First important election in 2012

Discussion in 'General Discussion Forum' started by Starseeker, Jan 6, 2012.

  1. Starseeker

    Starseeker Vault Senior Citizen

    Jul 25, 2003
    The Taiwanese Presidential Election goes off on the Jan. 14, which is the starting gun of all the important elections in 2012.

    http://www.theaustralian.com.au/new...n-elections-loom/story-e6frg6so-1226238529996

    President Ma has a lot of similarity with President Obama. They both won by a landslide after 8 years of contentious opposition rule, and they are both facing stiff competition after said popularity wanes with parts of population moves on to skepticism.

    As for Taiwan itself, it is ironic that the only democratic country in the Chinese speaking world has less support diplomatically than than a communist one, but that's another topic all together. As election goes, what does this mean for the rest of the world if either wins or loses? (Taiwan also has one of the highest voting rates among the democratic world. In my understanding, higher voting rates decrease the chances of voting blocks and special interest groups gaining special political clouts or favours)

    The Candidates:

    http://en.wikipedia.org/wiki/Republic_of_China_presidential_election,_2012

    As for what the issues are and why it might be important to the west, I found an interesting report from CSIS:

    http://csis.org/files/publication/111114_Glaser_Taiwan2012_WEB.pdf

    And last but not least, a very, very interesting analysis of the Taiwanese situation I found by accident from a very unlikely source, Turkish Weekly:

    http://www.turkishweekly.net/news/129504/-analysis-taiwanís-presidential-elections-and-turkey.html

    He made some intriguing comparisons between Turkey and Taiwan, and used some very concise words to present the Taiwan situation and its march to Democracy. As he said, Taiwanese democracy is remarkable in the sense that there were no equivalent of Arab Springs and military uprisings in its process. I don't know if the situation is unique but it is a sharp contrast to the Arab Springs movement.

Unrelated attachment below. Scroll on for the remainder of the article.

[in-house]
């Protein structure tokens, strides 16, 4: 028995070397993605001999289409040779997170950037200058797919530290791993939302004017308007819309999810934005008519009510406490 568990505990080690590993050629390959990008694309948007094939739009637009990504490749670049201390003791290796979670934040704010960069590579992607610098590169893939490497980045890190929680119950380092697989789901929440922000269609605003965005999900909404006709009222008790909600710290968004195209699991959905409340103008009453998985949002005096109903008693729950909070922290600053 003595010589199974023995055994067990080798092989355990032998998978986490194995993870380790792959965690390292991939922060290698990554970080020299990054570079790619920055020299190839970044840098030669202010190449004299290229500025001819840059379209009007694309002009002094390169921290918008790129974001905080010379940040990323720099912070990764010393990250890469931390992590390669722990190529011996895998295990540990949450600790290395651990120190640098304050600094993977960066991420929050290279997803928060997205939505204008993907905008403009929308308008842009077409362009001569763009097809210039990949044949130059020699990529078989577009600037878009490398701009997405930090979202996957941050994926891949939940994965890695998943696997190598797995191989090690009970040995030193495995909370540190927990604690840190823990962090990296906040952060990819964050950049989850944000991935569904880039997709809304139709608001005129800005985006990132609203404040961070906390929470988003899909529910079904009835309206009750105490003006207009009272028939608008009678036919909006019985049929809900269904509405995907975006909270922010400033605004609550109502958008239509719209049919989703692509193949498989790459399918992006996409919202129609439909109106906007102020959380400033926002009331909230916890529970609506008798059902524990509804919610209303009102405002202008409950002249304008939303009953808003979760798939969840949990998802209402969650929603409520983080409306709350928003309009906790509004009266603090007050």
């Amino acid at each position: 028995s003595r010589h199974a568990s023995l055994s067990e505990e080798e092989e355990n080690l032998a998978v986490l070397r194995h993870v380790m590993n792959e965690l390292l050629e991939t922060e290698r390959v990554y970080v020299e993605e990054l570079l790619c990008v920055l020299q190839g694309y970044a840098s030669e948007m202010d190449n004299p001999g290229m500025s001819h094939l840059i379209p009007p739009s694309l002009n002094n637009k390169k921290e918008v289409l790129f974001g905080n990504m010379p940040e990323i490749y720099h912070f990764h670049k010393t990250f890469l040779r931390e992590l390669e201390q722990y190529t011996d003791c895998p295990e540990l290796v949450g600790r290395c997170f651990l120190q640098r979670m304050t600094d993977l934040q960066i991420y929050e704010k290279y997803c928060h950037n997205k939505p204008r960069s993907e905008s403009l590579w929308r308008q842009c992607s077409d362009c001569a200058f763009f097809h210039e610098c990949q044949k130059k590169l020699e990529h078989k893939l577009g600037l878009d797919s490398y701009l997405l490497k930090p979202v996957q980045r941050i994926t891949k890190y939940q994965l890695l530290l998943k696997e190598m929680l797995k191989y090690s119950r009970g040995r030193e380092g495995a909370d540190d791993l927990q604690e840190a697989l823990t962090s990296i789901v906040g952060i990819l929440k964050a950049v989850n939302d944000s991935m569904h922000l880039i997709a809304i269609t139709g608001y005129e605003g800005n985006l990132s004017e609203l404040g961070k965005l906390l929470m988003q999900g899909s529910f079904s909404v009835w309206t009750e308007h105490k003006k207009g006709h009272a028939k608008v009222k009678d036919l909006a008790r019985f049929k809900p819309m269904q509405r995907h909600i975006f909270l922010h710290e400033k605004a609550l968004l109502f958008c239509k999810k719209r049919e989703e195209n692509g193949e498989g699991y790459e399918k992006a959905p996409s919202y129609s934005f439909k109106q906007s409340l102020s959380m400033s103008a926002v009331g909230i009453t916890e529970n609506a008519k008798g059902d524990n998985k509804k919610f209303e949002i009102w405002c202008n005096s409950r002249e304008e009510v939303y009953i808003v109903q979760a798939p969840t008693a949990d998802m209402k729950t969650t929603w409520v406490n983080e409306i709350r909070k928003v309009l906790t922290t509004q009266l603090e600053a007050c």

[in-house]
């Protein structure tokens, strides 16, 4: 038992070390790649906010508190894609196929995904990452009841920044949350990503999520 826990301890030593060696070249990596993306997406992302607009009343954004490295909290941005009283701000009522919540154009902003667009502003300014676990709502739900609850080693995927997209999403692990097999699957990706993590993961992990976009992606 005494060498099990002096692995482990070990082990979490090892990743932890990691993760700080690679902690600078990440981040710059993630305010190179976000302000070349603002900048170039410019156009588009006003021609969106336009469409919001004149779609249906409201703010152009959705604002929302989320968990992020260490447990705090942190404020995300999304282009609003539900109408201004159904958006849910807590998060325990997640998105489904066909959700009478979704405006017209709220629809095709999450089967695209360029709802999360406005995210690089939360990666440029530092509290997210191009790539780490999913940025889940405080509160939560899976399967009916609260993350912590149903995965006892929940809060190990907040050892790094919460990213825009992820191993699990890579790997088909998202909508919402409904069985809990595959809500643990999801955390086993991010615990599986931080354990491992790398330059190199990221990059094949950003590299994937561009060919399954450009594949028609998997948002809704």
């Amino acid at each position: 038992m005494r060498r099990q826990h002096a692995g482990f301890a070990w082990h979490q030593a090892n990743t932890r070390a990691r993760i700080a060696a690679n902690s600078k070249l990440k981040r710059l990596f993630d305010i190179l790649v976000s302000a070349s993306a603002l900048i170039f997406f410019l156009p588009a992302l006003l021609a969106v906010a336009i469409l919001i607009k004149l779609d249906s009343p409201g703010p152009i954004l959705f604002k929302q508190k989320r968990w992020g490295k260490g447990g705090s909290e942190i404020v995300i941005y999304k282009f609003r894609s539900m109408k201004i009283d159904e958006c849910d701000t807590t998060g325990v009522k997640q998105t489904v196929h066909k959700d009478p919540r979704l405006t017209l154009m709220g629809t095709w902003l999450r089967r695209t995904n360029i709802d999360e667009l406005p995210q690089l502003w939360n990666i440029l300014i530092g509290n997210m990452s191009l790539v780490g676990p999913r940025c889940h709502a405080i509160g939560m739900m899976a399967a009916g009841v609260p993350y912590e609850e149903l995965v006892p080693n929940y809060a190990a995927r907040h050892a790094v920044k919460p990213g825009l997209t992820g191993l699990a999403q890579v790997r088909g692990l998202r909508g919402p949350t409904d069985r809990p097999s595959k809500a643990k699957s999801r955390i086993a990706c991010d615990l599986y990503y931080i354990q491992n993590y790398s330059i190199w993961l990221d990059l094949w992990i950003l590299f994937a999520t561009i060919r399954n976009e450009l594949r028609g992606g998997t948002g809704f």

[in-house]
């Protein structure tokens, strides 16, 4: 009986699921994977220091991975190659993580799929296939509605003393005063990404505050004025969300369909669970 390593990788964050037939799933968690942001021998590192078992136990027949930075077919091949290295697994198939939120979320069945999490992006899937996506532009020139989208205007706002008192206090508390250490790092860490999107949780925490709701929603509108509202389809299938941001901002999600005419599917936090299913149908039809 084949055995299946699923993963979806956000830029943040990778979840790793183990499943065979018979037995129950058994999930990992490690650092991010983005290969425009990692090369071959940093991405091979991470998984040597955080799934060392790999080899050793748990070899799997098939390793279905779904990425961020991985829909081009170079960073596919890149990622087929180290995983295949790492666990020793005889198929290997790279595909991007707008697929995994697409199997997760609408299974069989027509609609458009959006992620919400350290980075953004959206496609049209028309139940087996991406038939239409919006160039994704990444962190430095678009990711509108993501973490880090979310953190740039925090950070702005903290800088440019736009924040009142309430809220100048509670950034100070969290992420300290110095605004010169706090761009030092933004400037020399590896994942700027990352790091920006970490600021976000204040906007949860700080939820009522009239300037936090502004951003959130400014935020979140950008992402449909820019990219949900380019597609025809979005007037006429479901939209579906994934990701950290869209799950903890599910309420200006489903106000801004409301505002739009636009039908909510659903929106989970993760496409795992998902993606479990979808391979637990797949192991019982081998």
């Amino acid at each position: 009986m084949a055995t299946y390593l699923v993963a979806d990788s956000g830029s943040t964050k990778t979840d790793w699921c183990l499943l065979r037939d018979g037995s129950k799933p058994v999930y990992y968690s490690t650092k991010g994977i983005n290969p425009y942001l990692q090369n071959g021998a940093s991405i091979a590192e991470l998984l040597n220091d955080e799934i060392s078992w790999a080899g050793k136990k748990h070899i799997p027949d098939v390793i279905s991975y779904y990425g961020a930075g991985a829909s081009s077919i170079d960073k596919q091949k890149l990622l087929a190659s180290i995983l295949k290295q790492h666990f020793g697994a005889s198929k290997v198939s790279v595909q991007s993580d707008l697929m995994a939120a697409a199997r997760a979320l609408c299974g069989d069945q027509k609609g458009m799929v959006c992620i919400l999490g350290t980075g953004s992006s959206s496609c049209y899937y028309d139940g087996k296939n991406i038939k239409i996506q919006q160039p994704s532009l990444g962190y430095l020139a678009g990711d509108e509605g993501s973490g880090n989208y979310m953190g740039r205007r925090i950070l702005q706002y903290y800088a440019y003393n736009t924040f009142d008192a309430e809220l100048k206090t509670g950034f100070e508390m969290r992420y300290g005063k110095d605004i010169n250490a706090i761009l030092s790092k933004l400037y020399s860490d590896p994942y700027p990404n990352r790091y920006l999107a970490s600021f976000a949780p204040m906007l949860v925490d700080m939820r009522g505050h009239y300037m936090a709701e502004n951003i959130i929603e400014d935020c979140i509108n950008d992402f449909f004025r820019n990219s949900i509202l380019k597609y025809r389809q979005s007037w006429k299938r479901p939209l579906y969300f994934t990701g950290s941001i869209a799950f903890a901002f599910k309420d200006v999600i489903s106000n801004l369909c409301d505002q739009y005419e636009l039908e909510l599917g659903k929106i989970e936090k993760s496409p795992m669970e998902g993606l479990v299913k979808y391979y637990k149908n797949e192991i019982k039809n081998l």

We shall see the election result in a week, would this result be a forecast of things to come in the US, as the war drums of Republican nomination beats, only time will tell.

    Finally a decent write up by the times:

    http://www.time.com/time/magazine/article/0,9171,2103707-1,00.html


     
  2. Cimmerian Nights

    Cimmerian Nights So Old I'm Losing Radiation Signs

    Aug 20, 2004
    First thing that came to my mind:


    Or was that Gregory Peck?

    Kuomintang is still around, huh? That must really piss of the PRC.
     
  3. Yoshi525

    Yoshi525 Vault Senior Citizen
    Orderite

    Dec 10, 2006
    Good read!

    I don't know a great deal about the politics in question; I've always assumed (perhaps wrongly) that at some point in the future, China will attempt a strong military action to force union. As far as I can tell, China's entire naval policy is based around the future invasion of Taiwan, and the ability to counter the threat of one of more US navy battle groups. Whilst I doubt an invasion would even lead to a China-US conflict, China certainly seems to be preparing for that possibility (or as with many things in politics, perhaps the main objective is the threat of such an action, rather than the action itself, which would (in the current climate) be disastrous for all parties concerned).